“You could potentially bypass the damaged areas and deliver stimulation to the premotor cortex,” said Kevin A. Mazurek, a co-author of the study. “That could be a way to bridge parts of the brain that can no longer communicate.”
In order to study the premotor cortex, Dr. Mazurek and his co-author, Dr. Marc H. Schieber, trained two rhesus monkeys to play a game.
The monkeys sat in front of a panel equipped with a button, a sphere-shaped knob, a cylindrical knob, and a T-shaped handle. Each object was ringed by LED lights. If the lights around an object switched on, the monkeys had to reach out their hand to it to get a reward — in this case, a refreshing squirt of water.
Each object required a particular action. If the button glowed, the monkeys had to push it. If the sphere glowed, they had to turn it. If the T-shaped handle or cylinder lit up, they had to pull it.
After the monkeys learned how to play the game, Dr. Mazurek and Dr. Schieber had them play a wired version. The scientists placed 16 electrodes in each monkey’s brain, in the premotor cortex.
Each time a ring of lights switched on, the electrodes transmitted a short, faint burst of electricity. The patterns varied according to which object the researchers wanted the monkeys to manipulate.
As the monkeys played more rounds of the game, the rings of light dimmed. At first, the dimming caused the monkeys to make mistakes. But then their performance improved.
Eventually the lights went out completely, yet the monkeys were able to use only the signals from the electrodes in their brains to pick the right object and manipulate it for the reward. And they did just as well as with the lights.
This hints that the sensory regions of the brain, which process information from the environment, can be bypassed altogether. The brain can devise a response by receiving information directly, via electrodes.
Neurologists have long known that applying electric current to certain parts of the brain can make people involuntarily jerk certain parts of their bodies. But this is not what the monkeys were experiencing.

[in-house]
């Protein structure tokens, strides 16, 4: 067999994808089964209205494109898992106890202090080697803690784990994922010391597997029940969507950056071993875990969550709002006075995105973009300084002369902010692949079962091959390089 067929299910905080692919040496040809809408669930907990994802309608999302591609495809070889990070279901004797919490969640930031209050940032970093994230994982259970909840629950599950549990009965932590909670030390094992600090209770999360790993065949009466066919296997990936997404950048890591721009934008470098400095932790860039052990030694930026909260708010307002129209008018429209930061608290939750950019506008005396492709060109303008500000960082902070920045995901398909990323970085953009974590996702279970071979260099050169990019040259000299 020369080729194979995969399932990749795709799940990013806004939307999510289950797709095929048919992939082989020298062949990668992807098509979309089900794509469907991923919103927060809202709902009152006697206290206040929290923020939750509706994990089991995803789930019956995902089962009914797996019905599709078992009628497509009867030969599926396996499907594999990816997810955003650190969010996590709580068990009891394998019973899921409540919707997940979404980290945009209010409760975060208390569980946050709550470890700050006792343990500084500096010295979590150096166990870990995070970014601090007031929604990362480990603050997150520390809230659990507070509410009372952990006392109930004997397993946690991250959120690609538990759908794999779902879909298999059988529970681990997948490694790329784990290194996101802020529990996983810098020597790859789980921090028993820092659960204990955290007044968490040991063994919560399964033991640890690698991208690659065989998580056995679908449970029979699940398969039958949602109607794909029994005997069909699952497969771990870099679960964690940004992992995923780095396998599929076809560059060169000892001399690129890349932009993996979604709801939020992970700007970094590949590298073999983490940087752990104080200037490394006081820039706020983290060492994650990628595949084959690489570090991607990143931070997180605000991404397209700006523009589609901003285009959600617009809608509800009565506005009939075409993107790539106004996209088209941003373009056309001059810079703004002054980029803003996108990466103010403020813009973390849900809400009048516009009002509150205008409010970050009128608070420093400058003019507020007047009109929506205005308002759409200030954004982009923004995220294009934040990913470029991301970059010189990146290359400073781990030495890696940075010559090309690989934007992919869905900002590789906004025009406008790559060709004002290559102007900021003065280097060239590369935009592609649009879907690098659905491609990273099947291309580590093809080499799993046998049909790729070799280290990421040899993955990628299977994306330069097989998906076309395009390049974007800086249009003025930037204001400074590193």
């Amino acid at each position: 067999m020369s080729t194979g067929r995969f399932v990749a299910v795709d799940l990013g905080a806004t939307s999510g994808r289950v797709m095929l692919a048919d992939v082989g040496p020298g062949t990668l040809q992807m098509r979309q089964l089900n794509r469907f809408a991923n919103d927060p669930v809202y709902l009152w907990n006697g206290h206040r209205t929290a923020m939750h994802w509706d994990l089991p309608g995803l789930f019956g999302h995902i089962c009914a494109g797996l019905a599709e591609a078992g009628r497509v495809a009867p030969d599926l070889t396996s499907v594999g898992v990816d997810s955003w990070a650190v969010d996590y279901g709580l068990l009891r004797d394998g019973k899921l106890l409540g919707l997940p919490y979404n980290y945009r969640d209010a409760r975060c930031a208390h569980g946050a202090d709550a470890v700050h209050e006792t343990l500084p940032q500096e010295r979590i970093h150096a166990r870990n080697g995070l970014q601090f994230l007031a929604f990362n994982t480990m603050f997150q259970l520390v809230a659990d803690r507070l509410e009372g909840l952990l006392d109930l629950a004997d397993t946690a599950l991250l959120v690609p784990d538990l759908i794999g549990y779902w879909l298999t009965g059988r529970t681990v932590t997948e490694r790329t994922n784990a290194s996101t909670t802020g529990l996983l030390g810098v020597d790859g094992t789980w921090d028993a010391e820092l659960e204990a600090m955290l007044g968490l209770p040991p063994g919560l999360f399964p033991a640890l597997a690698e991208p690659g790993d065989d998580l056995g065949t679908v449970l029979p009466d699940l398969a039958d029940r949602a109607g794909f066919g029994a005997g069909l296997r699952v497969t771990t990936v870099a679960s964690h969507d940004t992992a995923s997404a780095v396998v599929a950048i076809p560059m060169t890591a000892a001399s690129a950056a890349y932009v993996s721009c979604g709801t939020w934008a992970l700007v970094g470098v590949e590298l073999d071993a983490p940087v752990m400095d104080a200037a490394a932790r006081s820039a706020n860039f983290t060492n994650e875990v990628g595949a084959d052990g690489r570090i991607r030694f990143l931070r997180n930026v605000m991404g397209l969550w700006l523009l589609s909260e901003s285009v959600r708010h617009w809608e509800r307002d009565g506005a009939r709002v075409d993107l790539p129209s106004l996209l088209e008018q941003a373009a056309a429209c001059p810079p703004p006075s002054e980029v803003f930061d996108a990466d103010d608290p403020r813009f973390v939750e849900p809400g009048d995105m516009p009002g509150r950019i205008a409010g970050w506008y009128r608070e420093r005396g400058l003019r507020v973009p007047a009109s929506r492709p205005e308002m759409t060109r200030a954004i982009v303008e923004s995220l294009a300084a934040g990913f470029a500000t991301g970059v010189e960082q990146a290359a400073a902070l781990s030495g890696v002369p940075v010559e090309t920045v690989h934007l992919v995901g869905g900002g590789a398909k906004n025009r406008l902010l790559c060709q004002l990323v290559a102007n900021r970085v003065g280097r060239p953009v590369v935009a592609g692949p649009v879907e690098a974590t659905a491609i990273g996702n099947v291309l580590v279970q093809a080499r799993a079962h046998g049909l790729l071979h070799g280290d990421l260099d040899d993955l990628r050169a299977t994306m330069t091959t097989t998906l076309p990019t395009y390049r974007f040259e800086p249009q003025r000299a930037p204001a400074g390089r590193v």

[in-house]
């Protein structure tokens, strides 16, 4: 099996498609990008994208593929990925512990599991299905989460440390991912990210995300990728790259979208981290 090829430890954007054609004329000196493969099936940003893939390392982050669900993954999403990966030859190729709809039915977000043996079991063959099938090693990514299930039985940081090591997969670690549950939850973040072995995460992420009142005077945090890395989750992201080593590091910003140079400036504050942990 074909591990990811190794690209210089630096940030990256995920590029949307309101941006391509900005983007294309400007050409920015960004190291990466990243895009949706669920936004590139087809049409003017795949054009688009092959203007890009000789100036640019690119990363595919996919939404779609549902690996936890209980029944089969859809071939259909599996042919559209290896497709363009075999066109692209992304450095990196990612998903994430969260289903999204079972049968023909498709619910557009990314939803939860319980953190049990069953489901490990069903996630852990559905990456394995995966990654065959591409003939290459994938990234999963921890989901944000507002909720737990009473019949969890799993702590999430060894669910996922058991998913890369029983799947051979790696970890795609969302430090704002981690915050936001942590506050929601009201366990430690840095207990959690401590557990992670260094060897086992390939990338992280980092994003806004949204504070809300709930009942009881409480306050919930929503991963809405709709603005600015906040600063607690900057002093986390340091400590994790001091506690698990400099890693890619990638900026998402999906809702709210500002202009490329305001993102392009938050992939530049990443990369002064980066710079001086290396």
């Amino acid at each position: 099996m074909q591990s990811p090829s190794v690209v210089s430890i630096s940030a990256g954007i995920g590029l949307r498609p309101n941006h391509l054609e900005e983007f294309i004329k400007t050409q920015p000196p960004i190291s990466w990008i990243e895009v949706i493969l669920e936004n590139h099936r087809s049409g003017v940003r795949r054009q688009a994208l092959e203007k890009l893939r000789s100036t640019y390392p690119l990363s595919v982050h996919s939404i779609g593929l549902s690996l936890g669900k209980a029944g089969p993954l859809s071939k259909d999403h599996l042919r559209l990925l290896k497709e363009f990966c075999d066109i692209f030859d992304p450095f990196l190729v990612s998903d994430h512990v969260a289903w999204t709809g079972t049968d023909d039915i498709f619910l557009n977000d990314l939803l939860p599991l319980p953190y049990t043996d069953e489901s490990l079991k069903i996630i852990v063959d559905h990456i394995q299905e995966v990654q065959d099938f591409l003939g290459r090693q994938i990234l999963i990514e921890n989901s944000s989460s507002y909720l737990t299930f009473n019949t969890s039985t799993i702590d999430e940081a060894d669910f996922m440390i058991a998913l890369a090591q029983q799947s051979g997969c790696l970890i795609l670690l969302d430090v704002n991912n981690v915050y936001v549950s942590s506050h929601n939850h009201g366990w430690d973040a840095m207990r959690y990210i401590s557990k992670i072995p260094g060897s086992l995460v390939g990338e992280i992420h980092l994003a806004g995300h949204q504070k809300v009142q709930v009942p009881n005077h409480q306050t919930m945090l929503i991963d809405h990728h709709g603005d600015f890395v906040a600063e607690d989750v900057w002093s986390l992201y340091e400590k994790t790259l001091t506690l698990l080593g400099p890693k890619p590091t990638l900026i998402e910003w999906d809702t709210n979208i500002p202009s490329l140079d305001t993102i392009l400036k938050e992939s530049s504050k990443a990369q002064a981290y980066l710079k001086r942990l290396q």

Dr. Mazurek and Dr. Schieber were able to rule out this possibility by seeing how short they could make the pulses. With a jolt as brief as a fifth of a second, the monkeys could still master the game without lights. Such a pulse was too short to cause the monkeys to jerk about.
“The stimulation must be producing some conscious perception,” said Paul Cheney, a neurophysiologist at the University of Kansas Medical Center, who was not involved in the new study.
But what exactly is that something? It’s hard to say. “After all, you can’t easily ask the monkey to tell you what they have experienced,” Dr. Cheney said.
Dr. Schieber speculated that the monkeys “might feel something on their skin. Or they might see something. Who knows what?”
What makes the finding particularly intriguing is that the signals the scientists delivered into the monkey brains had no underlying connection to the knob, the button, the handle or the cylinder.
Once the monkeys started using the signals to grab the right objects, the researchers shuffled them into new assignments. Now different electrodes fired for different objects — and the monkeys quickly learned the new rules.
“This is not a prewired part of the brain for built-in movements, but a learning engine,” said Michael A. Graziano, a neuroscientist at Princeton University who was not involved in the study.
Dr. Mazurek and Dr. Schieber only implanted small arrays of electrodes into the monkeys. Engineers are working on implantable arrays that might include as many as 1,000 electrodes. So it may be possible one day to transmit far more complex packages of information into the premotor cortex.
Dr. Schieber speculated that someday scientists might be able to use such advanced electrodes to help people who suffer brain damage. Strokes, for instance, can destroy parts of the brain along the pathway from sensory regions to areas where the brain makes decisions and sends out commands to the body.
Implanted electrodes might eavesdrop on neurons in healthy regions, such as the visual cortex, and then forward information into the premotor cortex.
“When the computer says, ‘You’re seeing the red light,’ you could say, ‘Oh, I know what that means — I’m supposed to put my foot on the brake,’” said Dr. Schieber. “You take information from one good part of the brain and inject it into a downstream area that tells you what to do.”